Leftists’ argument for engaging in physical violence against others (like “punching a Nazi”) because they find their views repugnant or bigoted is the antithesis of tolerance and objective reasoning. Just yesterday a visiting assistant professor at the University of Tampa was fired for tweeting that he believed residents of Texas suffering from Hurricane Harvey were getting what they deserved because they voted for Donald Trump. His tweet read, “I don’t believe in instant karma but this kinda feels like it for Texas. Hopefully this will help them realize the GOP doesn’t care about them.” It is this type of what might be best described as anti-logic that elevates emotion over and against rational thought. It seeks to limit the freedom of speech because it simply cannot objectively justify the irrational over the rational. It cannot logically support the anti-scientific over the scientific and still refer to it as “science.”

Popular opinion does not create or establish truth; it simply sets cultural precedent that should never be immune from challenge. Thankfully, at least 15 professors are brave enough to point out this reality to incoming college students. We hope many more embrace this truth.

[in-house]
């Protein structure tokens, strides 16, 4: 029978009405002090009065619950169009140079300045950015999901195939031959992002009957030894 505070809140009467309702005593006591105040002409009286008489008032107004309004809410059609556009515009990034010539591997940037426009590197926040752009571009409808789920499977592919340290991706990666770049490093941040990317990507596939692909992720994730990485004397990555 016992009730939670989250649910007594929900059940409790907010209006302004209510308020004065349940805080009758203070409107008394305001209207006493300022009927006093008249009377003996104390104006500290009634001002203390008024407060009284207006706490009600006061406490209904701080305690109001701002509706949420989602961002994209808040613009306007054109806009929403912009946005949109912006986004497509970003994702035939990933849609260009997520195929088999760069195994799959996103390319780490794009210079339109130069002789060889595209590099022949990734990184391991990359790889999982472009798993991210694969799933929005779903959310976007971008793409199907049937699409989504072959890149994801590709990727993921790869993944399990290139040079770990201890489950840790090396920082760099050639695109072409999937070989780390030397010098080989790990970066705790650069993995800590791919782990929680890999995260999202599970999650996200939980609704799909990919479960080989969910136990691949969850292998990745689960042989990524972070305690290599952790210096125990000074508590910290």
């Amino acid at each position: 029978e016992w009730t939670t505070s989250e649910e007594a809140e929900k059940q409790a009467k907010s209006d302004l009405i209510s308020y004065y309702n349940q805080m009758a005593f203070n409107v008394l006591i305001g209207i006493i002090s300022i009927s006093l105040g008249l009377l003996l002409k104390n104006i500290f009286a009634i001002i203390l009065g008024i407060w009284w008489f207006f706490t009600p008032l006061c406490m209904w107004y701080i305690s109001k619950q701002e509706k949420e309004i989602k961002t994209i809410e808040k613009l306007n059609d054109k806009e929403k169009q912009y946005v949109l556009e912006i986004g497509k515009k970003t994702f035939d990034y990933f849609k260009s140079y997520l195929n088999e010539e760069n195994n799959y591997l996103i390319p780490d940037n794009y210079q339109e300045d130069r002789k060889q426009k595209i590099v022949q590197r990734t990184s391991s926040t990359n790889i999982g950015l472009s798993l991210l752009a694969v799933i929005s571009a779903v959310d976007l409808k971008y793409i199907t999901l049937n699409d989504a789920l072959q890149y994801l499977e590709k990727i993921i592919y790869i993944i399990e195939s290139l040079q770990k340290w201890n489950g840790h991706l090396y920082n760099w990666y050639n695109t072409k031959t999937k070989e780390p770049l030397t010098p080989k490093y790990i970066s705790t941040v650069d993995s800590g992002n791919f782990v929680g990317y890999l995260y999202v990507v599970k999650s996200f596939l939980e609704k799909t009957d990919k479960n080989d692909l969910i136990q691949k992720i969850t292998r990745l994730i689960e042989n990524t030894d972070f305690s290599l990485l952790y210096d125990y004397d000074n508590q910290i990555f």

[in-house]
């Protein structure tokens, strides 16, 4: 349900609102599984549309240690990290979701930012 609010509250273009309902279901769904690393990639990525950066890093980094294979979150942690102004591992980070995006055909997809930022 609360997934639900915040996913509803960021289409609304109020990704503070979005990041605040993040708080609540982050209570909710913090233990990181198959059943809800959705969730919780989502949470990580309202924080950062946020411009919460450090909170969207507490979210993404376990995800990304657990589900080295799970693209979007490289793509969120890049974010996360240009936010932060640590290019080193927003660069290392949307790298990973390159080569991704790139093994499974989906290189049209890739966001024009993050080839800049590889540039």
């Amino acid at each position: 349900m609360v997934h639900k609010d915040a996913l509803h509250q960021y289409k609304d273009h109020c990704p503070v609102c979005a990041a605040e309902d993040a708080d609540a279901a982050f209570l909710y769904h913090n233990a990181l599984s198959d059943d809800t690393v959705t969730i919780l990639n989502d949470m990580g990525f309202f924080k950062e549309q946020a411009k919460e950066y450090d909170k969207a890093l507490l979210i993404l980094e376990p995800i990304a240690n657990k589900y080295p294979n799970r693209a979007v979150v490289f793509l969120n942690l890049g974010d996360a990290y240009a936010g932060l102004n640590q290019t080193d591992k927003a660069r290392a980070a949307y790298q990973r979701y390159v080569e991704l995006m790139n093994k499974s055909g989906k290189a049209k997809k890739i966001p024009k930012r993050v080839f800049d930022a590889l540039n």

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Who Paid for That Dubious Trump/Russia Dossier?

Last week, Fusion GPS founder Glen Simpson gave his written testimony to the Senate Judiciary Committee regarding the phony dossier about Donald Trump the company produced. The question that Sen. Chuck Grassley (R-IA) has asked repeatedly and has yet to receive an answer to is simple: Who originally paid Fusion GPS to investigate Trump? When the story came out last year, it was reported that a “wealthy Republican donor” was Fusion GPS’s original client. It was not until later that Hillary Clinton’s campaign then hired the firm. Simpson, however, is still refusing to identify this client.

So, who is this mysterious individual? It’s looking less likely than ever that one of Trump’s Republican primary opponents is responsible. In fact, the “wealthy Republican donor” description doesn’t necessitate that the individual in question was actually a card-carrying member of the GOP, as it is a well-established practice that those with various business interests often donate to both parties to build political favorability. Trump has admitted to doing so himself.

A second curious angle to the dossier mystery regards the FBI’s involvement and use of the discredited document. The Senate Judiciary Committee has sent repeated requests that the FBI make two of its top agents available for questioning on matters regarding the dossier. The FBI has so far refused. The question Grassley wants answered is whether the FBI used the dubious dossier as a pretext to gain FISA approval for surveillance of Trump campaign personnel.